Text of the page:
” We know you’re out there, and we want to put you in our informative girls-only galleries. We hope you’ll discover something that you may not have known about a fish, a boat or a fishing destination. Send us your fishing photos to firstname.lastname@example.org. Enjoy our latest edition presented by Pat Ford.
Amanda reeled in a permit off Bimini. Permit are widely considered the most elusive and wary trophy among flats anglers, permit range throughout tropical waters of the western Atlantic. Other species occur elsewhere, notably in tropical Australia.”
We can’t resist offering one more sample and positing the age old question; How do we get a job like this ?
” Jessica fishes out of Key West, Florida. Key West is known a wide variety of fish, inshore species include permit, bonefish and tarpon. Offshore species can include anything from dolphin to billfish.”
See two dozen more photos at Sportfishing Magazine
Dog Attack Shark
Uploaded on Dec 3, 2006
” It’s the craziest thing, a dog on a boat jumps right into the water and bites this shark and drags it to land. Gotta see it to believe it.”
HT/ Wide Open Spaces
Image via ncrustic.com
” It’s a question that has been asked by many first-time anglers, and one that will be asked many more times in the future. Of course, different fishermen will have all sorts of different answers to this question, based on everything from personal preference to scientific study. Sunset is one of the most ideal times of day to fish. Here’s eight reasons why.”
” A Florida Atlantic University student in a kayak got an unexpected two-hour tow from a hammerhead shark, and the 6-minute video he silently took of part of that 12- mile adventure is now making the rounds of national news websites from The Huffington Post, Gawker and Reddit to MSN and ABC World News.
It started with Adam Fisk’s YouTube video, “Lone Man Gets Towed for Miles in Kayak By 11 Foot Hammerhead Shark.
According to theTampa Bay Times, Fisk is a senior at Florida Atlantic University in Boca Raton and is aiming for a career with the Fish and Wildlife Conservation Commission.
Fisk told the paper he put in off the Boynton Inlet at 6 a.m. with the head-mounted camera and some fishing poles aboard. Several hours later, the shark took over the navigation taking him all the way to Lake Worth, Fla.”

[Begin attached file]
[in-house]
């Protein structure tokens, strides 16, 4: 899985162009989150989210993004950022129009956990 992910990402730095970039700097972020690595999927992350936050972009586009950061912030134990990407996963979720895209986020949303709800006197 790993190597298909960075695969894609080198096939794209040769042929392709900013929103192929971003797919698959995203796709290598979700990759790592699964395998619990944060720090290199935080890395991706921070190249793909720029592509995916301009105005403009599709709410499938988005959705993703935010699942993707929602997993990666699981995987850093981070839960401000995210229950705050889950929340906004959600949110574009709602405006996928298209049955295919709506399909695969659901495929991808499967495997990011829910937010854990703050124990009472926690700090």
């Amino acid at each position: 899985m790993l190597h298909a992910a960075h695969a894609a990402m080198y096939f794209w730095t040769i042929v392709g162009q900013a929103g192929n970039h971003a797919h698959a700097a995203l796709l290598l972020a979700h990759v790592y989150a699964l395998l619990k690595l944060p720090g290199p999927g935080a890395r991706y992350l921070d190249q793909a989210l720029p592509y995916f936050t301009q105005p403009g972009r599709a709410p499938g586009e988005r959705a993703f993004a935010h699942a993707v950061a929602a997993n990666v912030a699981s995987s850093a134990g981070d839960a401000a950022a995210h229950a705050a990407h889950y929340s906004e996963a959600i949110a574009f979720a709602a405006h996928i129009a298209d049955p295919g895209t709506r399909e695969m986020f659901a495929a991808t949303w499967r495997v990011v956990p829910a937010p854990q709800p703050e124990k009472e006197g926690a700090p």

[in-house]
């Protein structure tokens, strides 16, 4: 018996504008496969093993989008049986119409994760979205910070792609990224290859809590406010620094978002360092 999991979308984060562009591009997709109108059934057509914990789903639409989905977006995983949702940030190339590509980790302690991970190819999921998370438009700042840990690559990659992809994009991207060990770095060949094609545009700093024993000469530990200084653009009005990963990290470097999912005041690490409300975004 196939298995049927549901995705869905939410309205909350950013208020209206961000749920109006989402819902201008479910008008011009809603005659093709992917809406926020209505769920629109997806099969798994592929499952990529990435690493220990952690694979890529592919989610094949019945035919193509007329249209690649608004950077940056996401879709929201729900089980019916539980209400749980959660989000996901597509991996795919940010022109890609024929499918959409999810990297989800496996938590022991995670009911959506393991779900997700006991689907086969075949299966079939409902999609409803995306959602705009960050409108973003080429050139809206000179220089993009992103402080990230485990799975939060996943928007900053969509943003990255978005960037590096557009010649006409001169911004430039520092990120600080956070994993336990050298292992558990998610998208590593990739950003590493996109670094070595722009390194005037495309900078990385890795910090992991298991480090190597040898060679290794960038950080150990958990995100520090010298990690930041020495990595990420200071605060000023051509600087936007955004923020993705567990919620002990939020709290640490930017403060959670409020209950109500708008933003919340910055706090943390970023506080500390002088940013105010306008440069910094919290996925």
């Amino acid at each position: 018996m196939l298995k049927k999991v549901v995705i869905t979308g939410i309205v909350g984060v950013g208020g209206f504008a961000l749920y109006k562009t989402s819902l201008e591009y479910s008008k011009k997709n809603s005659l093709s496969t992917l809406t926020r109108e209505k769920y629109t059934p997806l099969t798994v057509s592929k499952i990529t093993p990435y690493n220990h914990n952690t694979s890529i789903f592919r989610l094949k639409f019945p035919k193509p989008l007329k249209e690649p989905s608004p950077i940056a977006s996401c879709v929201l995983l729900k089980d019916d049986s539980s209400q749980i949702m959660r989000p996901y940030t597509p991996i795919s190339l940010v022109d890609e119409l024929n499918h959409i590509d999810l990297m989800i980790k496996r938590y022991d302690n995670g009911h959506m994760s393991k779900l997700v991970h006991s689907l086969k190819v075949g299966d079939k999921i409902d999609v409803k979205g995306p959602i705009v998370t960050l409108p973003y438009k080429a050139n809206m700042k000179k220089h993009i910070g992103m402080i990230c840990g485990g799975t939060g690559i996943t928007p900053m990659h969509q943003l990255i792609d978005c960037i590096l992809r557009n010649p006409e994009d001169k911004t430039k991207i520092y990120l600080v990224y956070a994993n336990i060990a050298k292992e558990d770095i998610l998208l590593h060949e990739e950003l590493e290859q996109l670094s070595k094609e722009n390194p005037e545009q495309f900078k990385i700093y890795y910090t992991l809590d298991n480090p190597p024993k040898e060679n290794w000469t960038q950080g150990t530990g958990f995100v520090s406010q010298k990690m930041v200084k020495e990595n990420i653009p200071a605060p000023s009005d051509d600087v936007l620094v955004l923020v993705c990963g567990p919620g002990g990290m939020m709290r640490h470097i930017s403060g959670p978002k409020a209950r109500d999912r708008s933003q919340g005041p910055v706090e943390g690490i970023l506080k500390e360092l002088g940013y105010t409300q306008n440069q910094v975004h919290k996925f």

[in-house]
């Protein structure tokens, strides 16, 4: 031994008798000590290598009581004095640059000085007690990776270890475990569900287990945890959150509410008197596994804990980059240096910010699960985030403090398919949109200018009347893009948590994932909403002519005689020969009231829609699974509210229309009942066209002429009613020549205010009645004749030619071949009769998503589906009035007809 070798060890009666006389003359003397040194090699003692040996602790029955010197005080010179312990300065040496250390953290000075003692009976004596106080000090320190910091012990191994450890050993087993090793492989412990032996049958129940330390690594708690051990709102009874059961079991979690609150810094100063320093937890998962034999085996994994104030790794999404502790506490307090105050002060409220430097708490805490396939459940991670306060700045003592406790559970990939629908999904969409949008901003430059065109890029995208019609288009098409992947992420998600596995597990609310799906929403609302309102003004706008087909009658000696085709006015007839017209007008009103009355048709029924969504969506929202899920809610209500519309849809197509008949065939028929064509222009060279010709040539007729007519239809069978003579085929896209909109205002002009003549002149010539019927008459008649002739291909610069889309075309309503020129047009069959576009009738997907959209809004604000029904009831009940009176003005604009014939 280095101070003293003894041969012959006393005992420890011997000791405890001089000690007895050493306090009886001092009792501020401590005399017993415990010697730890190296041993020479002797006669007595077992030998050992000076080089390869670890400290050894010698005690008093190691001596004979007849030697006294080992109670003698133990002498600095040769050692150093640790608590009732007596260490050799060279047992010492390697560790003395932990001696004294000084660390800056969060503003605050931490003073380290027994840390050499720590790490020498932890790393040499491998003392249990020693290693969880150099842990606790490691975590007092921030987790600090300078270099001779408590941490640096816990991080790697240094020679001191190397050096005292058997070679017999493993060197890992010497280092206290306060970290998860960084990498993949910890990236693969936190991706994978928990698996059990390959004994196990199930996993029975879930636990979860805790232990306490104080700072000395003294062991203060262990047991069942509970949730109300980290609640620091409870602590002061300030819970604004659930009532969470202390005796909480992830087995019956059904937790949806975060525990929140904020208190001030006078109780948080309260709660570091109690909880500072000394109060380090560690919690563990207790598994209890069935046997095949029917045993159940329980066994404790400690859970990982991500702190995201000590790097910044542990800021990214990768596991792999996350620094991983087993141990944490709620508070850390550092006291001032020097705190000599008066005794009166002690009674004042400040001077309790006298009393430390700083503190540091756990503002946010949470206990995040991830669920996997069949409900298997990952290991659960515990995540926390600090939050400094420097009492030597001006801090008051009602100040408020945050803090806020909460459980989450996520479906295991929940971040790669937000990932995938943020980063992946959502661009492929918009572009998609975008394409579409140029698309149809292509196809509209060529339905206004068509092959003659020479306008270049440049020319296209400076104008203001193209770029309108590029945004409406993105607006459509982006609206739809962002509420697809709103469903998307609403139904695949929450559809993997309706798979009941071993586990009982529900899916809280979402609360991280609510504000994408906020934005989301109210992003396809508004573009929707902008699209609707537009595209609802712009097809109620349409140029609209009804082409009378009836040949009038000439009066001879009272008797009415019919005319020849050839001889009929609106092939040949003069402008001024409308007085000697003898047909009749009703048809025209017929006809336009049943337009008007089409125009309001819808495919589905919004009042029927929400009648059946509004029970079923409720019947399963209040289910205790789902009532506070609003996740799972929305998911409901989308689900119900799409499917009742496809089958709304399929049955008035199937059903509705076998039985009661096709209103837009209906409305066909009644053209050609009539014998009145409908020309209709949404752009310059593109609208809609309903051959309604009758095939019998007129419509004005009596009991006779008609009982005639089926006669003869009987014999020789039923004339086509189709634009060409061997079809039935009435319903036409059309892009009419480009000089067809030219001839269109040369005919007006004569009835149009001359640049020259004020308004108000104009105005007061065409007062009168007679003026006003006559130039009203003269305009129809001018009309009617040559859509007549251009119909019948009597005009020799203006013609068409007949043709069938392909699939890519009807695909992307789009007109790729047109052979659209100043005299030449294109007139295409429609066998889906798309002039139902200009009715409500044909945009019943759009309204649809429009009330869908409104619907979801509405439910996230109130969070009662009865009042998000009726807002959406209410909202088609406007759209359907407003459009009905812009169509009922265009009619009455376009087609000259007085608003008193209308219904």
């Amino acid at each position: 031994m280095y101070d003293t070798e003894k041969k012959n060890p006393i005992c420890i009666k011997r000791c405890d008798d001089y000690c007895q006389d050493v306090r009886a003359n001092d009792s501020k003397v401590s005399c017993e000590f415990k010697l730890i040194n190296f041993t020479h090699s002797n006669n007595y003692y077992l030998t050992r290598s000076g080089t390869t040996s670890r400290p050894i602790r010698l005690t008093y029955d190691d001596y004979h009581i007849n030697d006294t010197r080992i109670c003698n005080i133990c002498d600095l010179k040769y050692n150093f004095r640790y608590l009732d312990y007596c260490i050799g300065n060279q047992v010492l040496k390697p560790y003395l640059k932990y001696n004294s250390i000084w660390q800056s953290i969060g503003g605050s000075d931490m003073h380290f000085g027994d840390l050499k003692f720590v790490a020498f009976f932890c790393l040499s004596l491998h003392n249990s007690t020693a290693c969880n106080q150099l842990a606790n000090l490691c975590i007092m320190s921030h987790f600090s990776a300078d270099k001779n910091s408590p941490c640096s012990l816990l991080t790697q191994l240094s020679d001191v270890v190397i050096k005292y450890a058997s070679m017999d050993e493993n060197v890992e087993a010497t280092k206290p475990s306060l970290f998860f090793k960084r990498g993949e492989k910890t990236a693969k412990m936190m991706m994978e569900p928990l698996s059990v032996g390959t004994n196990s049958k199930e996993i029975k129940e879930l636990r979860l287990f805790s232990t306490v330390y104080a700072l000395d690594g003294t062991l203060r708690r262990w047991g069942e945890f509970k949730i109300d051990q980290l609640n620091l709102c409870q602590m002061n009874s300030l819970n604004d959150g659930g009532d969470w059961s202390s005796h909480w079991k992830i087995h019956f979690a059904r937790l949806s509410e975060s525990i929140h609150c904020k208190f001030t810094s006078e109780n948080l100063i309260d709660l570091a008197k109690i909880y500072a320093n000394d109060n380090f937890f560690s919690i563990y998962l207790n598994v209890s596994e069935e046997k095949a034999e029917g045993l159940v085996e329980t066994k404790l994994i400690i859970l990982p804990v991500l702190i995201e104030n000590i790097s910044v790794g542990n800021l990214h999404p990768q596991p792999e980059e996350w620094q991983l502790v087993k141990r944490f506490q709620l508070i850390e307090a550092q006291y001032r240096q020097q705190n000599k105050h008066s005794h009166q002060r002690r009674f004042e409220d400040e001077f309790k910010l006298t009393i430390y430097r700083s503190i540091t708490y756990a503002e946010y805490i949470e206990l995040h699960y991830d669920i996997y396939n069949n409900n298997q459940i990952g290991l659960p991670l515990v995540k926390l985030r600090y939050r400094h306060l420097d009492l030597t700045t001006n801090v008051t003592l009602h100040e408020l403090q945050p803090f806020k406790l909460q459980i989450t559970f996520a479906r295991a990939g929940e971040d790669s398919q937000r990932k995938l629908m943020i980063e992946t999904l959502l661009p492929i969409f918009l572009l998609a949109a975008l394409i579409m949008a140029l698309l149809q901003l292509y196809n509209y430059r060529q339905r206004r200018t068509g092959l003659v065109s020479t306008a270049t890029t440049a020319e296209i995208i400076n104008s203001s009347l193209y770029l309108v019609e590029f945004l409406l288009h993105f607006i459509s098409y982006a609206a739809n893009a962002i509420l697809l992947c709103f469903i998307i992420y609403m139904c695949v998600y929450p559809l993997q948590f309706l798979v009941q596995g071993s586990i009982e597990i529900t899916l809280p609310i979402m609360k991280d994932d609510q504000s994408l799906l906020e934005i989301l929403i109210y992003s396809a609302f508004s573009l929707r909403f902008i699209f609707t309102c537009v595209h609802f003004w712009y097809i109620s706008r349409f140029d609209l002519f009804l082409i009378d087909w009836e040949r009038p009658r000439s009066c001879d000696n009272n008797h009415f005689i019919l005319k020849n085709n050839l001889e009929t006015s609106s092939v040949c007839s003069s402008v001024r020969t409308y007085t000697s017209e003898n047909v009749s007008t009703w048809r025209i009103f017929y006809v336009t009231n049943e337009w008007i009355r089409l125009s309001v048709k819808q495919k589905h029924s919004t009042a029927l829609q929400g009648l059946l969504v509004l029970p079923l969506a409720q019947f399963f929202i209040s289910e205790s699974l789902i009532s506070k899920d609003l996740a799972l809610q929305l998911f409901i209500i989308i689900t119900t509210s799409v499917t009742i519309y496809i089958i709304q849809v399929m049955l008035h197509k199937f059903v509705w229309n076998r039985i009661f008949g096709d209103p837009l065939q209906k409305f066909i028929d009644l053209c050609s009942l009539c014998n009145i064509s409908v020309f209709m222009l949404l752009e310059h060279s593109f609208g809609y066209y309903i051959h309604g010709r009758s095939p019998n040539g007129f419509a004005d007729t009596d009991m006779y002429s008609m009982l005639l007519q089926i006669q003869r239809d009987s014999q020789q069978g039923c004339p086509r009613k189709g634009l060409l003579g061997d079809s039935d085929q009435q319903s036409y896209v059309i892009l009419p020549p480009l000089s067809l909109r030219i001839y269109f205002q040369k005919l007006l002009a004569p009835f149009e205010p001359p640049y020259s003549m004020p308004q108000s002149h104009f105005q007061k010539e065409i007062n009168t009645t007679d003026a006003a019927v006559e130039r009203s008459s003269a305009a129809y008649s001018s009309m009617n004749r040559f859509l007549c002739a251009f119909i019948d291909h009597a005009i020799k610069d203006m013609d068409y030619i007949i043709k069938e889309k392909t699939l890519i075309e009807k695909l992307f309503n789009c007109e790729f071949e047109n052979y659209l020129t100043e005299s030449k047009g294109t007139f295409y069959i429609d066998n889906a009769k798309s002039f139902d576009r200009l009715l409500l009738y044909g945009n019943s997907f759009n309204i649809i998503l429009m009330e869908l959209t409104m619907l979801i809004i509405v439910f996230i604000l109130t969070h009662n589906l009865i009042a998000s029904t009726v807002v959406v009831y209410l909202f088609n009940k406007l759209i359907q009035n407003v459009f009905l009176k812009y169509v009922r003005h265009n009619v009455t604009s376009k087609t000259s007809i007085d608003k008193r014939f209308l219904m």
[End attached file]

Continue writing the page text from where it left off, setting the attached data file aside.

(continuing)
Here is one of the highlights featuring the King of Shark Fishing himself , Frank Mundus
” Flashback to the 1980s with mustaches and mullet cuts along with a great white shark catch. A local news station from Montauk, New York reports on Frank Mundus, who arguably was the inspiration for Quint from the film Jaws, catching a 3,427-pound great white. The catch allegedly holds the record for largest shark, but also the largest fish of any kind ever caught on rod and reel.”
SportFishingMag.com has the rest
” For many anglers, having their names listed in the International Game Fish Association’s annual World Record Game Fishes is akin to finding the Holy Grail. Some records last for decades and may never be broken — such as Alfred Glassell’s all-tackle 1,560-pound black marlin from 1953 — while others may only exist for a few hours. Either way, records leave an indelible mark on the angling community and raise the bar for that species and line class. “
” Setting an IGFA world record is a goal that few will achieve in a lifetime of fishing, yet some familiar names keep showing up season after season. Two of those are Gary and Sherrell Carter, a husband-and-wife duo from Georgia looking for the ultimate light-tackle thrill ride. There are some great lessons that can be learned from their successes (and even their failures) along the way.
So what can the rest of us learn from the Carters’ decade-plus of record chasing? As it turns out, quite a lot. The first is attention to detail. “When you’re fishing for records, the details make all the difference when you’re testing the limits of your tackle,” Gary says. “Leader lengths have to be right; knots have to be absolutely perfect, the rod guides, hooks — everything. If you take that same approach to your regular fishing days, then you’ll be way ahead of the game.” “
Read more about the Carters at MarlinMag.com